Opponent: Phoenix Mercury
When: 7 p.m.
Where: US Airways Center, Phoenix
TV: None Radio: KTPK 1090 AM
The Storm concludes the first half of the WNBA season tonight against Phoenix Mercury. The game comes just five days after the Storm defeated the Mercury 83-68 at KeyArena.
Seattle is are looking to rebound from a disappointing loss to Atlanta at home on Wednesday and head into the month-long Olympic break on a positive note.
Currently, the Storm have firm control of the No. 4 seed in the Western Conference and can extend that lead even further today with a victory. Phoenix comes into the game at 4-14 and trails the 8-10 Storm by four games for the fourth and final playoff spot.
A victory in tonight’s game also keeps the Storm within shouting distance of the top three teams in the west, Minnesota (15-4), San Antonio (12-5) and Los Angeles (14-6). Though the Storm have some work to do to catch up to those teams, the return of Lauren Jackson after the Olympics should help them make a second half run.
If the Storm are to beat the Mercury for the second time in a week, they could use another performance from Sue Bird like the one they got on Sunday. Bird finished with 31 points and shot 10-for-11 from the field in perhaps the most efficient offensive game of her career. She finished just two points off of her career-high.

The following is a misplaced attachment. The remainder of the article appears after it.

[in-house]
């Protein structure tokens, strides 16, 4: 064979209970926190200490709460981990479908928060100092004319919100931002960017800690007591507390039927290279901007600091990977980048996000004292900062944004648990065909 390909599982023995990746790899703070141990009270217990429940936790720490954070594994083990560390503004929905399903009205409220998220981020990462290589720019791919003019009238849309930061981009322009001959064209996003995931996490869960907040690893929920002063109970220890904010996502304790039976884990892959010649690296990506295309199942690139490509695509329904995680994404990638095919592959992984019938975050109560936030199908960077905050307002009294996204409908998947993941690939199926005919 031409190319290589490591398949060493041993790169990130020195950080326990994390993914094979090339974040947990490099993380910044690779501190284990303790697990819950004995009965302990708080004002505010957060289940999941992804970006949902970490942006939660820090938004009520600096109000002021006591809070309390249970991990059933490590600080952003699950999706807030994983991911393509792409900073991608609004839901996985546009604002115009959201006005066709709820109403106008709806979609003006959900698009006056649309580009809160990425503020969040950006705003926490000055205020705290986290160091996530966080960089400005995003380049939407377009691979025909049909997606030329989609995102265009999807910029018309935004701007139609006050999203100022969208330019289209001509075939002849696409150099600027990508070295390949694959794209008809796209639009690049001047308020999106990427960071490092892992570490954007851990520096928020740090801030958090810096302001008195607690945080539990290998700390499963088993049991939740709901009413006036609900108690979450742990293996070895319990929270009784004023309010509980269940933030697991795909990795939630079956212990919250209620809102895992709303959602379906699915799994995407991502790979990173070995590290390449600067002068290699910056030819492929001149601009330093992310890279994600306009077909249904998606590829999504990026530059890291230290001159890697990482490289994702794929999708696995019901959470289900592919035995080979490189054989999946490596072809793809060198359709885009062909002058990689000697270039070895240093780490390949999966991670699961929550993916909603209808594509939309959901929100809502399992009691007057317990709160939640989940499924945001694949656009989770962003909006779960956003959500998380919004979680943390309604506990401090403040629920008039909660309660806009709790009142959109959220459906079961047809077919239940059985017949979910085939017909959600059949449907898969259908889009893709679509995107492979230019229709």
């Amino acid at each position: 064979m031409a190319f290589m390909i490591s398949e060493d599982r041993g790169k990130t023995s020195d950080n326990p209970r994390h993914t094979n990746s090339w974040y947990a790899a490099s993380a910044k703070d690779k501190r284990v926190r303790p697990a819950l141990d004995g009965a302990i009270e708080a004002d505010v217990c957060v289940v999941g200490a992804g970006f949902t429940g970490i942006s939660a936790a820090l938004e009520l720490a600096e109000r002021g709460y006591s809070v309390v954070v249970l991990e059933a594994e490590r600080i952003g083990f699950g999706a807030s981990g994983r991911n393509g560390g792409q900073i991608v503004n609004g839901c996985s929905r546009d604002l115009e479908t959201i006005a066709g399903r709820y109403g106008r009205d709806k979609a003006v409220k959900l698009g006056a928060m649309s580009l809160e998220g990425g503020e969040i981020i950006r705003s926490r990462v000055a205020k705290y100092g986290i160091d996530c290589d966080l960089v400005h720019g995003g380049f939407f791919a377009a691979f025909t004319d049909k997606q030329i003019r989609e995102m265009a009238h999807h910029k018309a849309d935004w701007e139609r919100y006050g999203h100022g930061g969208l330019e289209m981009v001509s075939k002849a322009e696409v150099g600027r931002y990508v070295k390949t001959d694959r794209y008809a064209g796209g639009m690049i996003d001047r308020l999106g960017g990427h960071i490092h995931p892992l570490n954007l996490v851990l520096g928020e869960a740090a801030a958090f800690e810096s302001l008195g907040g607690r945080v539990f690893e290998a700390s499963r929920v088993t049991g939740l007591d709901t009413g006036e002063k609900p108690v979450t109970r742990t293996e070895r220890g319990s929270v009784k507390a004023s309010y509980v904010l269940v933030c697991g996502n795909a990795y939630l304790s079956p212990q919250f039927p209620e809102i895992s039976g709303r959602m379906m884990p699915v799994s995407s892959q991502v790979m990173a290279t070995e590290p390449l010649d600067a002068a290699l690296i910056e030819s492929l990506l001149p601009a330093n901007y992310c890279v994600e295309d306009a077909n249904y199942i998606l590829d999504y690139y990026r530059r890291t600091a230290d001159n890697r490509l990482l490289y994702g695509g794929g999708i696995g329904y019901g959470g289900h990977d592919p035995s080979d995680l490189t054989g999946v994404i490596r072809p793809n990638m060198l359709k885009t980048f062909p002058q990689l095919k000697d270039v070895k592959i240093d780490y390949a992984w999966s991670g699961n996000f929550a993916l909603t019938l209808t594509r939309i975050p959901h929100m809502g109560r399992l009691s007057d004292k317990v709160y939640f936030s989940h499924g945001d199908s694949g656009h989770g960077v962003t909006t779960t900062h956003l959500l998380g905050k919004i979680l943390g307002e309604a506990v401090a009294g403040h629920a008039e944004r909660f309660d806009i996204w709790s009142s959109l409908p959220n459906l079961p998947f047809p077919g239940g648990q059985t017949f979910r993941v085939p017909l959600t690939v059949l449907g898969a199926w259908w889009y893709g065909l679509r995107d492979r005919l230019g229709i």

While another performance of that magnitude is unlikely, the banged up Storm do need Bird to be aggressive offensively. Center Ann Wauters is unlikely to play with an injured Achilles and forward Tina Thompson will almost certainly be out with a strained left knee. That means, not only are the Storm missing two of their more accomplished scorers, but that they can also dress just eight players.
The Storm have been in that situation for the past two games, while it didn’t bother them last Sunday, Atlanta did expose their lack of depth on Wednesday.
Maybe all the Storm really need to do is play defense the way they did their previous victory over Phoenix. Seattle held the Mercury to 32.8 percent (21-for-64) shooting from the field and just 11.8 percent (2-for-17) from the three-point line.
— Aaron Lommers, Herald Writer